There are many interesting viral videos on climate change on YouTube. I will have a collection of interesting viral videos on this page, but I will have a separate page for TED Talks and TEDx Talks.
In general, these videos are both entertaining and informative.
I also very highly recommend videos from the educational YouTube channel Kurzgesagt.
The video called "Man" got over 40 million views since its release in 2012. It was made by Steve Cutts and showed the destruction caused by mankind.
There are also informative videos using music made by the YouTube channel Melody Sheep, which I would also recommend.
This video, called "The Most Terrifying Video You'll Ever See," was published on June 8, 2007, and got over 7 million views.
The video was made by an American high school teacher named Greg Craven. He later released a book he wrote in 2009 called "What's the Worst That Could Happen?: A Rational Response to the Climate Change Debate" (Source).
In this video, he makes a grid with four boxes. There are two columns that represent whether or not humanity takes action on climate change. Then, there are two rows that depict whether or not climate change is real.
He then argues, that column A, taking action, is less risky than column B, not taking action.
If we take action and global warming is not real, there will be severe economic problems, maybe a global depression. If we take action and global warming is real, then humanity is saved.
However, if we don't take action and global warming is not real, we are fine. If global warming is real and we don't take action, then there will be very severe economic, political, social, environmental, and public health catastrophes.
He concludes that when faced with uncertainty about our future, the only responsible choice is to choose column A over B because the risk of column B (not acting) far outweighs the risk of column A (acting).
He also adds that we need to spread the word in order for governments to take action by making changes in public policy.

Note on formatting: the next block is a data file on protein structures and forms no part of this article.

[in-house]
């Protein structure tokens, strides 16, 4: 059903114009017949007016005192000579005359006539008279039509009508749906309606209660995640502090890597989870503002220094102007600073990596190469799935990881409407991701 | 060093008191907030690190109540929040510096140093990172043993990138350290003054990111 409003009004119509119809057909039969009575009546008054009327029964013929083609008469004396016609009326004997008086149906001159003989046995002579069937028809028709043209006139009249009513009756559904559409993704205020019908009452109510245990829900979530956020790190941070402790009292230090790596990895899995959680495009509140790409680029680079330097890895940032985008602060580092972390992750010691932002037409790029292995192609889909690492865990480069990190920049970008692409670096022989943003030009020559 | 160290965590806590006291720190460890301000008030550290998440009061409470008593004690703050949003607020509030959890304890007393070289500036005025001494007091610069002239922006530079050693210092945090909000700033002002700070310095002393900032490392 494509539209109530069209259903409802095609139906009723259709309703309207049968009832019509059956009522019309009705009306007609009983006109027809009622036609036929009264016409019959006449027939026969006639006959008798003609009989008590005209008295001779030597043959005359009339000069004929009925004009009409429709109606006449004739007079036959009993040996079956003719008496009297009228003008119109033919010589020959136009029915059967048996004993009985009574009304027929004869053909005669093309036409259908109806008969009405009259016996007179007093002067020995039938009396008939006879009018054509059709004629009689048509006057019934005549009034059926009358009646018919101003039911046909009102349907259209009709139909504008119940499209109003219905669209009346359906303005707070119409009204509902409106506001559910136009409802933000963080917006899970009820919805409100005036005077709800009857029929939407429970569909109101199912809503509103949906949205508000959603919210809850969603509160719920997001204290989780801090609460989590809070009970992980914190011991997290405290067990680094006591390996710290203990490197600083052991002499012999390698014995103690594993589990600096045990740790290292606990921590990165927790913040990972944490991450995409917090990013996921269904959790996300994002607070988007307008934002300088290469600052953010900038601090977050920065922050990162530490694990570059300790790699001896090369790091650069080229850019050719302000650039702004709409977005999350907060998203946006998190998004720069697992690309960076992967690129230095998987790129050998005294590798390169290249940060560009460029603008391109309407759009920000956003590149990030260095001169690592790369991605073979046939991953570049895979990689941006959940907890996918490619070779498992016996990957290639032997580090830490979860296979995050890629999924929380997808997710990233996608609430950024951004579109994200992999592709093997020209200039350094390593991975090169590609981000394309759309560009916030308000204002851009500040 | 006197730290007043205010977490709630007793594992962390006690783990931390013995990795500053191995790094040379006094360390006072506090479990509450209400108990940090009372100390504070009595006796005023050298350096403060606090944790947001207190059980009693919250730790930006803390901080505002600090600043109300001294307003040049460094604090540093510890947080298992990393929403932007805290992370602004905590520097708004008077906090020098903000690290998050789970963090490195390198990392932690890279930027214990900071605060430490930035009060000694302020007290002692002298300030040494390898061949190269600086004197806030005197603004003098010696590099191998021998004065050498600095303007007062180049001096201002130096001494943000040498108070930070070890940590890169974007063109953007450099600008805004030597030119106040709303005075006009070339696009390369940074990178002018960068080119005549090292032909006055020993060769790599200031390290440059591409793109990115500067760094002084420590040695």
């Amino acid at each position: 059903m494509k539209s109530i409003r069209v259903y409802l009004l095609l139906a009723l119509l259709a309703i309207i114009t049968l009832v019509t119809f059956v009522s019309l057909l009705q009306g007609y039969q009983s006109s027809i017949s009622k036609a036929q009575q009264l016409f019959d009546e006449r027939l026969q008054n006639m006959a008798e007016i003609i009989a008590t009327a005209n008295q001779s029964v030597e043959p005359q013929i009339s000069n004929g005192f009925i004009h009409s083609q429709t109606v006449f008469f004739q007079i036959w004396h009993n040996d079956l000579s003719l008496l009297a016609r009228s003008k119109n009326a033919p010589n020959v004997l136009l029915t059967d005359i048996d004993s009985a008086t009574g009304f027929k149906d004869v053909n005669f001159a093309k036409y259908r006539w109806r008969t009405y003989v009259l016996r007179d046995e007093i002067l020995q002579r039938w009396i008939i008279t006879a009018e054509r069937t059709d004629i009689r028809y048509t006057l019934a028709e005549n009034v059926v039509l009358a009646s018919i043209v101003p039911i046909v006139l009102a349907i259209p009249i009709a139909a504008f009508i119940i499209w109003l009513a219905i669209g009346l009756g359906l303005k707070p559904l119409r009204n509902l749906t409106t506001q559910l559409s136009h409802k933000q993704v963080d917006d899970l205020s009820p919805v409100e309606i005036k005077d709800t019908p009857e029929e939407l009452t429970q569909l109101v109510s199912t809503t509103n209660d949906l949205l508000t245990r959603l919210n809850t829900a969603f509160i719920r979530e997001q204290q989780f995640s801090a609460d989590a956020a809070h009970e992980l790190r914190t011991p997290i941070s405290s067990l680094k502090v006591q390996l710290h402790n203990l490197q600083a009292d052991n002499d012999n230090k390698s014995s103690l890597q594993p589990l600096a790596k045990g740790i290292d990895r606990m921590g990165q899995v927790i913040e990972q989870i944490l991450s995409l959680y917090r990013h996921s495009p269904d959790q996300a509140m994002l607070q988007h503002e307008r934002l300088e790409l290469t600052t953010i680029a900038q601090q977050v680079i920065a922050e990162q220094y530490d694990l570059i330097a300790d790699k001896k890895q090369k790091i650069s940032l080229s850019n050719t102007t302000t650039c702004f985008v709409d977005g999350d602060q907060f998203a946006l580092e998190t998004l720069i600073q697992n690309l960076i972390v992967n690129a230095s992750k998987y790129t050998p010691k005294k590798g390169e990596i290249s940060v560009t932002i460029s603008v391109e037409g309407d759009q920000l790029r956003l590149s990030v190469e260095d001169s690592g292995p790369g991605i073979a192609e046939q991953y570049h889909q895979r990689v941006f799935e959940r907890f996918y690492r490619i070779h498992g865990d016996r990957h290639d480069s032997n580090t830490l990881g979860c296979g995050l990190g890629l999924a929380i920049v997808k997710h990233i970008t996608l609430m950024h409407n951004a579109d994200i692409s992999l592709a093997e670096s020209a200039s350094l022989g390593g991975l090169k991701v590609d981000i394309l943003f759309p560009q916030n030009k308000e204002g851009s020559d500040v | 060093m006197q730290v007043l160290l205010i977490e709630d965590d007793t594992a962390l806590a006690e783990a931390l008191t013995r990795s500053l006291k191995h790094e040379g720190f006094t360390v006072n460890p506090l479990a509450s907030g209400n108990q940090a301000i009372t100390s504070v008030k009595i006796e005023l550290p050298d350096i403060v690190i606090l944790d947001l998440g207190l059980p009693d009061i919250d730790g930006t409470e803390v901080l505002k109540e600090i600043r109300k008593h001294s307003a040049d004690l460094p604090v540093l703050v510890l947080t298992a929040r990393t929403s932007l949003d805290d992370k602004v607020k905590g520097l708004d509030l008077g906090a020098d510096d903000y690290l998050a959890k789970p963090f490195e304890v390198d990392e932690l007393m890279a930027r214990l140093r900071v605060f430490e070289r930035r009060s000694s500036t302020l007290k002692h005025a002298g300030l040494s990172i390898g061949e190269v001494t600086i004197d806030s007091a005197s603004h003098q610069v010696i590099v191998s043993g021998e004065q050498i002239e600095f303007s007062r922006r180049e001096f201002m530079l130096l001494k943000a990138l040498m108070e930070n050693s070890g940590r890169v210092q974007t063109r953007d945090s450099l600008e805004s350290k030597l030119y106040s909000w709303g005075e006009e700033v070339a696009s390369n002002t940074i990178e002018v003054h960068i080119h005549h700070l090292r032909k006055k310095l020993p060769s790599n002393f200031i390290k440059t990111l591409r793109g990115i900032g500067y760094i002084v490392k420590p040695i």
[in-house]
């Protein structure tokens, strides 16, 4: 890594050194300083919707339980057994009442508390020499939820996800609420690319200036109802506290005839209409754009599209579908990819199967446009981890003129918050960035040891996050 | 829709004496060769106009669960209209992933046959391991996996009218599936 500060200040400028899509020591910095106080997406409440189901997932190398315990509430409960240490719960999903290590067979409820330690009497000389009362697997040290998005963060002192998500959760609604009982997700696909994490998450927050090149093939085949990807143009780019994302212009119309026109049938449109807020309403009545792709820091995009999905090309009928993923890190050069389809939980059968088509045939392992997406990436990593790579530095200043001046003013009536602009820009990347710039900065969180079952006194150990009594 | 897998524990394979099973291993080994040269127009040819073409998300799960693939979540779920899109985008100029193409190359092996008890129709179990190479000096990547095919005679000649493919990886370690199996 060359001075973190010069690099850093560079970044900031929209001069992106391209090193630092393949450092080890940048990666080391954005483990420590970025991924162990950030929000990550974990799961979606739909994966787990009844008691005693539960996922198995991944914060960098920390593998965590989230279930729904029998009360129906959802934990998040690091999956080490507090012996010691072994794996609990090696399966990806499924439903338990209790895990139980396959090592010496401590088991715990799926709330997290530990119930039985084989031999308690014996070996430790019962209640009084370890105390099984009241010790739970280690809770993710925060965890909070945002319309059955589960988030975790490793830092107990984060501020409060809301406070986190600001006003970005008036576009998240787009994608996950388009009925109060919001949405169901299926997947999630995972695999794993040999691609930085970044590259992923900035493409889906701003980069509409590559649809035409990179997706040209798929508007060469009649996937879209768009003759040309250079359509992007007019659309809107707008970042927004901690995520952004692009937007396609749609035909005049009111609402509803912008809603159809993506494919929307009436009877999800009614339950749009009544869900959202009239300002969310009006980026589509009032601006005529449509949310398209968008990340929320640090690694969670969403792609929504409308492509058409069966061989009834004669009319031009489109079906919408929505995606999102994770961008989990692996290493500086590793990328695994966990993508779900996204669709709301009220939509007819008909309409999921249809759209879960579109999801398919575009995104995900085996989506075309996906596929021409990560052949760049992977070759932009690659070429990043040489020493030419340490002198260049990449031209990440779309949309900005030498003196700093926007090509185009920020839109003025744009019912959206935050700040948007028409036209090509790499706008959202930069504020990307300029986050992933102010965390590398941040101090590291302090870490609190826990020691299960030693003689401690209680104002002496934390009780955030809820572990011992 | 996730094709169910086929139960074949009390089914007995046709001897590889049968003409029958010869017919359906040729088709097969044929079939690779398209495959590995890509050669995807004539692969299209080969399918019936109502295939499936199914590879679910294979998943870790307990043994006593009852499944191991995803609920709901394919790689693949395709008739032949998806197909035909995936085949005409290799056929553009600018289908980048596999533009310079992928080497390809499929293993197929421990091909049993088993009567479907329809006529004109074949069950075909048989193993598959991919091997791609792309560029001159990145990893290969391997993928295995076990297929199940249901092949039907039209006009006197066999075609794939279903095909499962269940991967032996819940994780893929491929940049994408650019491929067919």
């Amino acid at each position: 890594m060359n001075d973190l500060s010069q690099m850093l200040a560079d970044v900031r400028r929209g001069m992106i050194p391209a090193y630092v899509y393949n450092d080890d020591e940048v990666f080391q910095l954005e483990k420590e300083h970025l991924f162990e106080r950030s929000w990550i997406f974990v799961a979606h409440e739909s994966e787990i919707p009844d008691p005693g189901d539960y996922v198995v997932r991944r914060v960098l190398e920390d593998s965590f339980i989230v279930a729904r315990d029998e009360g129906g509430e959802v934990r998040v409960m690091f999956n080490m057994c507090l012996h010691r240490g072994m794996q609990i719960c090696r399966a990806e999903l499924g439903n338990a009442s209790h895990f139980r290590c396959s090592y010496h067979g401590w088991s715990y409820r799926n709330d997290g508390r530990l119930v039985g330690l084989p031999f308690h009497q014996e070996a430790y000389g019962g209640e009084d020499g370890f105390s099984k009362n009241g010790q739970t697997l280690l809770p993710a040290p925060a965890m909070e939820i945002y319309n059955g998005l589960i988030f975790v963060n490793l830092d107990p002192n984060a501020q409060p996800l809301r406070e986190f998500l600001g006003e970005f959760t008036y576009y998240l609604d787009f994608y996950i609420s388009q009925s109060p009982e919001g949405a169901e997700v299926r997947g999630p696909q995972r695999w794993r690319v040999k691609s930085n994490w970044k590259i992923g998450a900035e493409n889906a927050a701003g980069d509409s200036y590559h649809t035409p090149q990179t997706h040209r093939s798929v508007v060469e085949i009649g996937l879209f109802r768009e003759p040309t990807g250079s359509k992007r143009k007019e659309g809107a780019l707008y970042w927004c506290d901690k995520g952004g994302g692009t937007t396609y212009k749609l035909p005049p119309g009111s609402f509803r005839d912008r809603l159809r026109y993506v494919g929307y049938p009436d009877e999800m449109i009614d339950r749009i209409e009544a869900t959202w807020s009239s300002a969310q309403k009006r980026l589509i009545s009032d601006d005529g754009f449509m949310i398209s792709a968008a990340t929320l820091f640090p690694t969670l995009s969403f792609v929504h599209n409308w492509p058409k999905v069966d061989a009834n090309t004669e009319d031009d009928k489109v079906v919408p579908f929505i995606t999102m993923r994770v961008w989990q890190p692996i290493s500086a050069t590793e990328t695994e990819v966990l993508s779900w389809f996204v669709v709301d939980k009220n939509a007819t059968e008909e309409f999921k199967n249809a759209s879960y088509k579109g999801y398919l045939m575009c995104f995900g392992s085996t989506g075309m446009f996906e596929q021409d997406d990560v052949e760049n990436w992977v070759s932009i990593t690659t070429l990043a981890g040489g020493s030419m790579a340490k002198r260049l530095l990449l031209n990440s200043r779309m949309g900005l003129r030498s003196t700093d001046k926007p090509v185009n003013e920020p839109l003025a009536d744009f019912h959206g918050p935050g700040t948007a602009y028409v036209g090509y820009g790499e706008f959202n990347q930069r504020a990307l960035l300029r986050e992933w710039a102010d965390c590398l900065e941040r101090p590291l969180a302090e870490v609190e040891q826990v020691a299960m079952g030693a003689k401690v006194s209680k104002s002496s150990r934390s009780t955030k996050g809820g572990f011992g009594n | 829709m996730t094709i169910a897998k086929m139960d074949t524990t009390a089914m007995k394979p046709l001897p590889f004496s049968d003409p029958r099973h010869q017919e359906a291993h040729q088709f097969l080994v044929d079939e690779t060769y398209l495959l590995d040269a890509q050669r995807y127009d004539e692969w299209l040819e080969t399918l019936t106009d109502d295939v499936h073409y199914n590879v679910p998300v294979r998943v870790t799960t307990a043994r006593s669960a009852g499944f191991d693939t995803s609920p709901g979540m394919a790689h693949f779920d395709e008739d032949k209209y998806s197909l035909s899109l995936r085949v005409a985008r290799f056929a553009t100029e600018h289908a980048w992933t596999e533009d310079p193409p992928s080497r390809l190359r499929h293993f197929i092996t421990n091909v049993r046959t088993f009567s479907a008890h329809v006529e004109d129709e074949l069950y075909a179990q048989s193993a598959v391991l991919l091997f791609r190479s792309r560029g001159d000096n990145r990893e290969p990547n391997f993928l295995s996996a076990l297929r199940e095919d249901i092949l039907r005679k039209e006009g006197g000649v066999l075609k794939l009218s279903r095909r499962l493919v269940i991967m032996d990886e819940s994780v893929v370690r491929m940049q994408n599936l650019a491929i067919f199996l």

On October 10, 2007, he published a sequel to his viral video called "How It All Ends." This one got over 1 million views.
He made several other videos, a 7-hour series, that goes into the topic further by discussing and responding to many arguments by skeptics.
In the video below, he adds that science is never 100% certain, and we can't wait until the science is 100% settled in order to take action. He mentions that scientists are still studying gravity, and every scientific statement carries with it some level of uncertainty.
In addition, he states that it's crucial what scientific organizations such as the National Academy of Science and the American Association for the Advancement of Science are saying about climate change.
The Climate Reality Project, an organization founded by Al Gore, has hundreds of videos on climate change.
Some of these videos have gone viral, including the ones posted below.
"The Price of Carbon" explains why it is vital to get a price on carbon due to the huge economic costs carbon pollution brings to society.
Another video, "Doubt," is about the similarities between the tactics of the fossil fuel industry and that of tobacco companies in spreading doubt in the minds of the public about the science.
In addition, not only are they using the same strategies of deception, but they are often done by the same strategists.
There is, in fact, a lot of money behind the work of climate change deniers.
One of the most popular videos of Climate Reality, "Climate 101 with Bill Nye," has over half a million views.
John Oliver has made a lot of viral videos with his show, Last Week Tonight. This video titled "Climate Change Debate" got over 8 million views since its release in 2014.
In this video, he states, "You don't need people's opinions on a fact. You might as well have a poll asking: which number is bigger: 15 or five? Or do owls exist? Or are there hats?" (see funny quotes)
He states in this video that the debate on climate change should not be whether or not it exists but on what should be done about it.
Moreover, he mentions that over 97% of scientific papers endorsed that humans are causing climate change. However, he points out that there are many debates on climate change on television, which are misleading since there is one person for and one person against.
As a result, he decides to make a statistically representative climate change debate.
"Climate Change 101 with Bill Nye" was published on December 2, 2015, and has gained over 1 million views.
This video discusses climate change and gives a good overview of humanity's greatest challenge.
Here is a video depicting the human population over time.
The video description states: "It took 200,000 years for our human population to reach 1 billion—and only 200 years to reach 7 billion. But growth has begun slowing, as women have fewer babies on average. When will our global population peak? And how can we minimize our impact on Earth’s resources, even as we approach 11 billion?"
In 2010, I published a YouTube video about the tar sands in Alberta, and it has received over 150,000 views.
The same video was published on my Facebook Page, and it got about 2 million views.
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